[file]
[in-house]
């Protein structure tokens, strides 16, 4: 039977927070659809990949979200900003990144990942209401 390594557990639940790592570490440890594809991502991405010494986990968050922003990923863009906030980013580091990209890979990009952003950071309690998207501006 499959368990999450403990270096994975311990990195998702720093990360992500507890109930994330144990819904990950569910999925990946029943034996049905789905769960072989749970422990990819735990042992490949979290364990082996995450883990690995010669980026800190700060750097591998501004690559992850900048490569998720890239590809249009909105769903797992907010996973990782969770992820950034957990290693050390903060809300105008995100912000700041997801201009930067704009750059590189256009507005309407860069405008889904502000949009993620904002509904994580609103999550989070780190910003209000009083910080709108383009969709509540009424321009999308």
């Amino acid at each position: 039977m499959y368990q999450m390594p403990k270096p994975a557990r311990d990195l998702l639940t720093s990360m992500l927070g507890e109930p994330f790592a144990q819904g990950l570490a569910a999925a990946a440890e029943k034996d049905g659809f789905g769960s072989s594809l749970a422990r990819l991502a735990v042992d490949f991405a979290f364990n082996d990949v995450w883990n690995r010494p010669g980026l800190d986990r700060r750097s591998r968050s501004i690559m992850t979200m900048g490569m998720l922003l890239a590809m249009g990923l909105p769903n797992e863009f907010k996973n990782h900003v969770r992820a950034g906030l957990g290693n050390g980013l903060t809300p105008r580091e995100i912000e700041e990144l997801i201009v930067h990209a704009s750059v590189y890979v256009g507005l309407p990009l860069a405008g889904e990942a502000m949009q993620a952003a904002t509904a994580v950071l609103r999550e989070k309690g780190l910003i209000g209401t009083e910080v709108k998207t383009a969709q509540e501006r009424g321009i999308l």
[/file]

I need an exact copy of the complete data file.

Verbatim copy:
[in-house]
């Protein structure tokens, strides 16, 4: 039977927070659809990949979200900003990144990942209401 390594557990639940790592570490440890594809991502991405010494986990968050922003990923863009906030980013580091990209890979990009952003950071309690998207501006 499959368990999450403990270096994975311990990195998702720093990360992500507890109930994330144990819904990950569910999925990946029943034996049905789905769960072989749970422990990819735990042992490949979290364990082996995450883990690995010669980026800190700060750097591998501004690559992850900048490569998720890239590809249009909105769903797992907010996973990782969770992820950034957990290693050390903060809300105008995100912000700041997801201009930067704009750059590189256009507005309407860069405008889904502000949009993620904002509904994580609103999550989070780190910003209000009083910080709108383009969709509540009424321009999308």
């Amino acid at each position: 039977m499959y368990q999450m390594p403990k270096p994975a557990r311990d990195l998702l639940t720093s990360m992500l927070g507890e109930p994330f790592a144990q819904g990950l570490a569910a999925a990946a440890e029943k034996d049905g659809f789905g769960s072989s594809l749970a422990r990819l991502a735990v042992d490949f991405a979290f364990n082996d990949v995450w883990n690995r010494p010669g980026l800190d986990r700060r750097s591998r968050s501004i690559m992850t979200m900048g490569m998720l922003l890239a590809m249009g990923l909105p769903n797992e863009f907010k996973n990782h900003v969770r992820a950034g906030l957990g290693n050390g980013l903060t809300p105008r580091e995100i912000e700041e990144l997801i201009v930067h990209a704009s750059v590189y890979v256009g507005l309407p990009l860069a405008g889904e990942a502000m949009q993620a952003a904002t509904a994580v950071l609103r999550e989070k309690g780190l910003i209000g209401t009083e910080v709108k998207t383009a969709q509540e501006r009424g321009i999308l």